Treating wounds requires long-term care or powerful healing magic. If left untreated, a wound may worsen or prove fatal. By making a DC 10 Heal check as a standard action (which provokes attacks of opportunity) or a DC 20 Heal check as a swift action, a character can identify a particular wound, its mechanical effects, and its difficulty to treat with magical and mundane methods.

Wounds can be given either long-term care or first aid; the former permanently removes the injury, while the latter suppresses its penalties for ten minutes and prevents it from worsening for that period. First aid can be repeated after that time to give the character another ten minutes. The Heal DC and time required for both options depend on the specific injury, but first aid is usually a full-round action which provokes attacks of opportunity.

You can also attempt to treat an injury magically, either with certain specialized spells or with generic healing. Each injury costs a number of “virtual hit points” to heal, which are not applied to the character’s HP total. For example, a cleric casting Cure Light Wounds and getting a result of 7 hp restored could choose to restore 7 hp to the subject or restore 2 hp and cure her right leg’s muscle wound.

Some injuries such as amputation do not heal naturally (and a few exotic forms cannot be healed magically!) or require a specific spell such as regenerate to cure. Death in particular is a tricky one… returning from the dead will require more than a simple raise dead spell, and the exact method will depend on the circumstances of the character’s demise – anything from chasing her soul across the world and capturing it in a magical crystal jar to the blood sacrifice of a close relative. Hopefully you never have to find out…

Character Training

All prestige classes will have story requirements attached. Generally this involves retrieving lost knowledge related to the magic involved – if you decide you want to add the Whatevermage prestige class for your next level, you’d be advised to seek out the ruined towers of ancient whatevermages to see if they left the secrets of the class behind. Or perhaps too little written lore remains, and you’ll have to seek out the spirit of an ancient whatevermage, imprisoned in a gemstone buried deep in some forgotten dungeon. You may even discover knowledge of entirely new, never-before-published prestige classes…

After level 5, characters generally require one week per level in personal downtime in order to level up. Downtime may take the form of spell research, communing with one’s deity, or even a sorcerer taking a wide variety of hallucinogenic drugs to test his powers in different mental states (yes, it happens). Interruptions do not reset completed days, but do prevent the current day from being useful. You’d be well advised to find a safe haven before trying to master the next level of magic.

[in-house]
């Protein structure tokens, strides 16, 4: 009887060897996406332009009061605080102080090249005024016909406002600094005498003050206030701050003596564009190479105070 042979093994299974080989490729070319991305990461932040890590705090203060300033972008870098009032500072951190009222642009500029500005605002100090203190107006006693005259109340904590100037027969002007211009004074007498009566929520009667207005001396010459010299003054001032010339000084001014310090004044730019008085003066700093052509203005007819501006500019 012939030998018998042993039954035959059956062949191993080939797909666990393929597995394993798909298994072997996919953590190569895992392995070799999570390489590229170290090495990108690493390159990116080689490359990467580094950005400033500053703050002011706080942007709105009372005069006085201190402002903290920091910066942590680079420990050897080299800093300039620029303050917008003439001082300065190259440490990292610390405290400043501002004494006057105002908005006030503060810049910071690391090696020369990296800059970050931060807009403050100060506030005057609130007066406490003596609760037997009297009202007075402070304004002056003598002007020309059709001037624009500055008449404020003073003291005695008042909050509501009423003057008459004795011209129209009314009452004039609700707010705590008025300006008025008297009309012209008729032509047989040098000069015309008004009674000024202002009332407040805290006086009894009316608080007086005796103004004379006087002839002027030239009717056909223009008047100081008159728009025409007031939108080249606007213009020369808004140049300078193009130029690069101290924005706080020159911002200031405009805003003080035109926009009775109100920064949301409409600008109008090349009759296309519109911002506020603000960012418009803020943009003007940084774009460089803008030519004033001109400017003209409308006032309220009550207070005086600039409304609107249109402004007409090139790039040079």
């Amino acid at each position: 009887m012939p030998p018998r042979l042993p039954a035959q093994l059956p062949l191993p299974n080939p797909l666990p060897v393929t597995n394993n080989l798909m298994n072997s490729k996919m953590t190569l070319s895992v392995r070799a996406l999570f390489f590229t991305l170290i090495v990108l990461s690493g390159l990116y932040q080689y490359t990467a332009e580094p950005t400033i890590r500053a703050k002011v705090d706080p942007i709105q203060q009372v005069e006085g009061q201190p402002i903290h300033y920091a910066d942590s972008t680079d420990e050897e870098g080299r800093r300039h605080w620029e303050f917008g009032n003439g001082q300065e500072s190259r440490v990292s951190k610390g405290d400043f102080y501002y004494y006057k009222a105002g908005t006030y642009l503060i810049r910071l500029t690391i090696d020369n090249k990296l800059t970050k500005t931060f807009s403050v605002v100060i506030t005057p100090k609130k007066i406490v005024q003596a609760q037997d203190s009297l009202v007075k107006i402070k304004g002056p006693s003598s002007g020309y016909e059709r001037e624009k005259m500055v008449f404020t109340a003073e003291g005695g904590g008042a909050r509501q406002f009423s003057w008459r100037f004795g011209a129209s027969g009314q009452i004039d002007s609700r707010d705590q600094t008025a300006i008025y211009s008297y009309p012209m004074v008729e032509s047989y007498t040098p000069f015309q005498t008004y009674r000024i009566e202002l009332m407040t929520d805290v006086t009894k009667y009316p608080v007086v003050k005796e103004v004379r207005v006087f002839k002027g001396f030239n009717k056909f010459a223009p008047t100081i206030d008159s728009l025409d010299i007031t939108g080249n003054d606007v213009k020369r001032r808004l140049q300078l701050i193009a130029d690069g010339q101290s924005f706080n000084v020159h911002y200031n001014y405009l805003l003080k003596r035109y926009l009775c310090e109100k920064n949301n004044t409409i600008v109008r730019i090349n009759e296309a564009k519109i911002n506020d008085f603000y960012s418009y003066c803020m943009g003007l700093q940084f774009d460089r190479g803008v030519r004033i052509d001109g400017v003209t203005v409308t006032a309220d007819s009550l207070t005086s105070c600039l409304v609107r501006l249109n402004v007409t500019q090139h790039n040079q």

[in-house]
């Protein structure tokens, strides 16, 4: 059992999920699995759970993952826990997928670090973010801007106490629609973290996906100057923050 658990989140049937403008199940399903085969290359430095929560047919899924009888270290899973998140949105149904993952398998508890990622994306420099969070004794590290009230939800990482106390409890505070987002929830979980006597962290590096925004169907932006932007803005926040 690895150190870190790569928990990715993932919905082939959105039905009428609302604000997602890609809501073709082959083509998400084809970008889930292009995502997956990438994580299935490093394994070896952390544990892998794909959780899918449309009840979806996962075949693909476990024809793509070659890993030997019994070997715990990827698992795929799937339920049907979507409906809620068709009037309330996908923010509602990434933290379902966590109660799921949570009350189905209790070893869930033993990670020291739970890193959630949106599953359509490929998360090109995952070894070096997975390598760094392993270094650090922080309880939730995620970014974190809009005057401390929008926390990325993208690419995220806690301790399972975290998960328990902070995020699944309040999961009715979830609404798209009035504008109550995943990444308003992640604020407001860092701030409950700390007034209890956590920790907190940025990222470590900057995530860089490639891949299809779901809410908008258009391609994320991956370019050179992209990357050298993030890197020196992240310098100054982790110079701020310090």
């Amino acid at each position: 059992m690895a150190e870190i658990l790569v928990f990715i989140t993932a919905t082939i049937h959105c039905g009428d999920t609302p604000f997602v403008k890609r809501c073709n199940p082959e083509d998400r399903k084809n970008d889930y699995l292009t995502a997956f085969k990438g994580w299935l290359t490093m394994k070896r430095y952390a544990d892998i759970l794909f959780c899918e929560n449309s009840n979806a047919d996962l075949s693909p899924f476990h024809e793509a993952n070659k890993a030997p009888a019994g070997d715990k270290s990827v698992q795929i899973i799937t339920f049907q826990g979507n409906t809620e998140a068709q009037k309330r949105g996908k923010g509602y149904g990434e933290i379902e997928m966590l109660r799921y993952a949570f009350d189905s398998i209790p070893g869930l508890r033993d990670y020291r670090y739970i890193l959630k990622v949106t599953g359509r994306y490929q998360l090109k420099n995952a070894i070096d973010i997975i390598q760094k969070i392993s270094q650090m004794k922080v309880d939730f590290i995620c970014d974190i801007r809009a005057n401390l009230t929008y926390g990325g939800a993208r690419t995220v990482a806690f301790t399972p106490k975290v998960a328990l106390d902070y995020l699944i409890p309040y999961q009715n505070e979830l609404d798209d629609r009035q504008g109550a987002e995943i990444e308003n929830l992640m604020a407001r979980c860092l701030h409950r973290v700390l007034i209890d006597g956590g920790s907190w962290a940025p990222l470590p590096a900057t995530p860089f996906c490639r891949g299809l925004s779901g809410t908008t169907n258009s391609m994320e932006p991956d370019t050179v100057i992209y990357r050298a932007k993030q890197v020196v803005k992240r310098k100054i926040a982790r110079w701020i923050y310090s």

Some observers have noted that the most heroic adventurers occasionally experience bursts of unbelievable fortune – as though fate itself had intervened on their behalf. These rumors are true. Should a character accomplish something worthy of fate’s notice – an action that shakes the world, the culmination of a long personal quest, or simply some damn good roleplaying – the character’s player is allowed to draw from a deck of standard playing cards (which will be simulated using roll20 for our campaign). Each card has its own unique effect which can be used only once – anything from rerolling a save to mitigating a natural disaster in the player’s nation. Using a Fate Card does not require an action.

Characters with a backstory – and I mean a real backstory, not the sentence “he hates orcs because they killed his father” – begin play with one free Fate Card.

Other House Rules

  • Ability scores are not assigned by rolling dice. Use the point buy method on page 169 of the DMG. You have 32 points to spend.
  • The XP system has been thrown out entirely. Characters level up at the speed of plot (though unusually brave or clever actions can accelerate this pace) – generally every two adventures from levels 1-3, every three adventures from levels 3-5, and every four adventures thereafter. Spells and abilities with an XP cost now carry material components which cost (XP x5) gold. Favored classes no longer exist.
  • The concept of cross-class skills has been abolished. You may purchase all skills as though they were class skills.
  • Fractional BAB rules for multiclassing are in effect.
  • Characters gain average hit points upon leveling up rather than rolling a hit die; first level still grants the maximum number as usual. Since the average roll of a d(2n) is (n+0.5), odd levels grant (n+1) hit points. For example, a wizard (who has a d4 hit die) gains 4hp at first level, 2hp at second level, 3 hp at third, 2hp at fourth, and so on. Apply the character’s Constitution bonus on top of this as usual.
  • Instant death effects are not quite so instant. If a spell or effect states that a character instantly dies, they are instead reduced to -9hp (suffering wounds as appropriate) and will die one round later. Casting a healing spell on the character in the meantime can save them, but for the spell to succeed an opposed caster level check must be made against the caster of the death effect.

Core Mechanical Changes

From Ashes Kentington